Recent weeks have seen the release of several books that, have in some form or fashion, something to do with the Black Radical Tradition. While much fanfare has preceded the release of the new Ta-Nehisi Coates book, We Were Eight Years in Power (and with good reason), other books also speak to a renewed interest in African American radical thought. Where Coates seeks to describe the past and present of black history in America (in a discourse that ranges between center-left and radical), these other works offer a distinctly radical viewpoint of race and modern life. The rise of Black Lives Matter, Donald Trump’s election, and qualms about the limits of the Barack Obama administration have all played key roles in this new Black Radical moment in modern intellectual discourse. Within the academy, growing interest in the works of Cedric Robinson—most notably Black Marxism but also his other works The Terms of Order and Black Movements in America, among others—coupled with deep, penetrating critiques of capitalism’s relationship to race, class, gender, and sexual orientation, have provided some of the intellectual fuel for this moment. The “Black Perspectives” blog has also filled an important role in this, being a clearing house for all manner of scholars of the African American experience to talk about these various political and cultural intersections for a wide audience. This is all a long, and winding, way towards saying that everyone who reads this blog should take time, sooner or later, to read the edited collection Futures of Black Radicalism.

The edited collection, curated by Gaye Theresa Johnson and Alex Lubin, plays off of Cedric Robinson’s landmark book and gives scholars and lay readers alike the chance to think about what the term “black radicalism” actually means. To their credit, Johnson and Lubin don’t try to offer an ironclad answer to that question. As they put it in the introduction, their goal is “merely archiving a moment in Black radical thought, one which exceeds the pages of this book, and which is always more expansive than the people writing here.”[1] What stands out about this book is the richness of intellectual discourse within its pages. A variety of historians, sociologists, and other scholars all tackle a central question: what, precisely, does the Black Radical Tradition say about life in the twenty-first century?  In the pursuit of these questions, the scholars featured in Futures of Black Radicalism—which is a who’s who of scholars that study political economy, history, sociology, and other fields—demonstrate a determination to enter the kinds of public debates that scholars have argued for years we should join in earnest. In that sense, they speak to another essential tradition from the African American intellectual tradition: the need for scholars to go beyond the academy and join debates in the broad public concerning race, politics, and other intertwined fields.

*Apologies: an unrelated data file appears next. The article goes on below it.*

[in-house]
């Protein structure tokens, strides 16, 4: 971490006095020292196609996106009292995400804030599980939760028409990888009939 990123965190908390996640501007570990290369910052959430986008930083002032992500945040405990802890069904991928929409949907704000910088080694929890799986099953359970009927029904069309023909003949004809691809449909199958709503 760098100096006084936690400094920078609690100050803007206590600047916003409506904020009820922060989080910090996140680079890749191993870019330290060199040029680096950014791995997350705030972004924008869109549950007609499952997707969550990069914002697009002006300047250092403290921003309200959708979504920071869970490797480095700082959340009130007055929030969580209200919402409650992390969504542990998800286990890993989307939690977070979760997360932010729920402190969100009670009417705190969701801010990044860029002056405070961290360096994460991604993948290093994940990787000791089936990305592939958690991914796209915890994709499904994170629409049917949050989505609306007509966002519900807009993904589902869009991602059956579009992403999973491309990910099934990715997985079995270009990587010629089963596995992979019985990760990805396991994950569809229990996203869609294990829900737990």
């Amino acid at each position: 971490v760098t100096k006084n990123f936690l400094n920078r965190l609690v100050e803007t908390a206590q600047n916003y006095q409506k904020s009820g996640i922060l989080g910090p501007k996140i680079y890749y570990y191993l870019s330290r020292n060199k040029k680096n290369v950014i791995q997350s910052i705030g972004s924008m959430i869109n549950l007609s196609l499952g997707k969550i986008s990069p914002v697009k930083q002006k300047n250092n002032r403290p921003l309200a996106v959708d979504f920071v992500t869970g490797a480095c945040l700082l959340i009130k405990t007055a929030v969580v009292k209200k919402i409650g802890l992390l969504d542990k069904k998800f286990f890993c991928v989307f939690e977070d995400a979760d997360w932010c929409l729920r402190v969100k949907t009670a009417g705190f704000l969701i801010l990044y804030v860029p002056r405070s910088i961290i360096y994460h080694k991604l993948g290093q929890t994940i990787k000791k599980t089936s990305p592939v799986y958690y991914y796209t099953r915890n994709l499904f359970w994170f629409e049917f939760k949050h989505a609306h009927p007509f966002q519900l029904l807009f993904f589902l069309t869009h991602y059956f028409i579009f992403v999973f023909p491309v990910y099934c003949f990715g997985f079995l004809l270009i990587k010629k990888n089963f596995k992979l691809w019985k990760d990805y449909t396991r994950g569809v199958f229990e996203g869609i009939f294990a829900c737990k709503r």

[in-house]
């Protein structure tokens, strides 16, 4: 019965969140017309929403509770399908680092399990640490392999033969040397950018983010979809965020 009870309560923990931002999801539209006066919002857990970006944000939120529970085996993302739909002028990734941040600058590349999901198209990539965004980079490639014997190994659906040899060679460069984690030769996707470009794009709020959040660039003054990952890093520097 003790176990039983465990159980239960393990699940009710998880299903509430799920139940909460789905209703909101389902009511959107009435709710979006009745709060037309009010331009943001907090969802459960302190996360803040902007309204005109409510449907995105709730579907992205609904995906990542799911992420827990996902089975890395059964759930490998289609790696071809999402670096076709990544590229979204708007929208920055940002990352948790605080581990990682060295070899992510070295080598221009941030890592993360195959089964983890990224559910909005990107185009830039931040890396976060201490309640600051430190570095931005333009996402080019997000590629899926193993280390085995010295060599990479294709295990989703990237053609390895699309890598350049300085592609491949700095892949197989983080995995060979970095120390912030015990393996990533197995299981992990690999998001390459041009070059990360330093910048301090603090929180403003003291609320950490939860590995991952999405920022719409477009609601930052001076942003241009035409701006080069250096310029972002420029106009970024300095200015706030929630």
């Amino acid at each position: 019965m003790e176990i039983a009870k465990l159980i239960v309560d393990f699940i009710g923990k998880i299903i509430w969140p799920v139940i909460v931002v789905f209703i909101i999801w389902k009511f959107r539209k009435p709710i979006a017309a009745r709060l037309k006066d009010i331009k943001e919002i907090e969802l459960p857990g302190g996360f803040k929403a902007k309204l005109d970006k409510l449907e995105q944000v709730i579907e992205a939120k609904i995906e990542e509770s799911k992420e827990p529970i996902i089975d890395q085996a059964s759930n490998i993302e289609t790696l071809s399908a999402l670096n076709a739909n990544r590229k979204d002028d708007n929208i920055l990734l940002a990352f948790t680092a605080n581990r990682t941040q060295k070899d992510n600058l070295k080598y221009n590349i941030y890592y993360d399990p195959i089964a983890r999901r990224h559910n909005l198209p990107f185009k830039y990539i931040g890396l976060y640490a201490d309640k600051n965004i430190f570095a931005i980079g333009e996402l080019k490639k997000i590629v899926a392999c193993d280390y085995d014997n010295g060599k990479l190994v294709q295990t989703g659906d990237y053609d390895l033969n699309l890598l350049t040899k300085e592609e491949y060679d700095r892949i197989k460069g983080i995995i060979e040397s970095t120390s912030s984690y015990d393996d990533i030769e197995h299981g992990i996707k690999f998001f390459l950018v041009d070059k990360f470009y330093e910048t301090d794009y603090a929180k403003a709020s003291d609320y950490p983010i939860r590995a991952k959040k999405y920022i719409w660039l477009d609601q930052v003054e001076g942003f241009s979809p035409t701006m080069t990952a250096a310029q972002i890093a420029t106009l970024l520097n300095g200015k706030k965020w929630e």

Another book, coming out soon, also promises to shake up discourse about the Black Radical Tradition. Keeanga-Yamahtta Taylor’s new collection of essays and interviews, How We Get Free: Black Feminism and the Combahee River Collective will be a valuable work for reminding people of the importance of the Combahee River Collective’s radical interpretation of feminism in the 1970s. The Collective was founded by African American women who wanted to make sure feminism did not remain an ideology linked exclusively to white, moderately liberal political discourse. More importantly, the name alone—Combahee River—recalls radical action and liberation (Combahee River was also the location of a famous raid led by Harriet Tubman during the American Civil War). It’s no surprise Taylor is doing work like this—her previous book, From #BlackLivesMatter to Black Liberation was also a crucial entry into modern debates about black radicalism and American society.

Other books also promise to open new avenues of thought on the long history of black radicalism. Works such as Brittney Cooper’s Beyond Respectability: The Intellectual Thought of Race Women offers much to think about when considering the history of African American intellectuals. The forthcoming work from Ashley Farmer, Remaking Black Power: How Black Women Transformed an Era, will be an exciting—not to mention much-needed—evaluation of the role black women played in various Black Power-organizations and movements. We’ve already had a few works tackle this topic—most impressively The Revolution Has Come by Robyn C. Spencer—but I doubt we’ll ever have enough books about African American women and the role they played in various social movements in the twentieth century. Speaking of, Keisha Blain’s Set the World on Fire: Black Nationalist Women and the Global Struggle for Freedom, which is slated for release early next year, follows this same vein.

The Black Radical Tradition lives on through both the scholarship of historians and activism in the streets. It is no coincidence that whenever the struggle for black freedom heats up in American society, the scholars and intellectuals always provide the literary firepower necessary to further the fight for justice. We are living in another such time—one that, I believe, will be both an exciting time for intellectual curiosity and a dangerous time to be an honest, opinionated intellectual.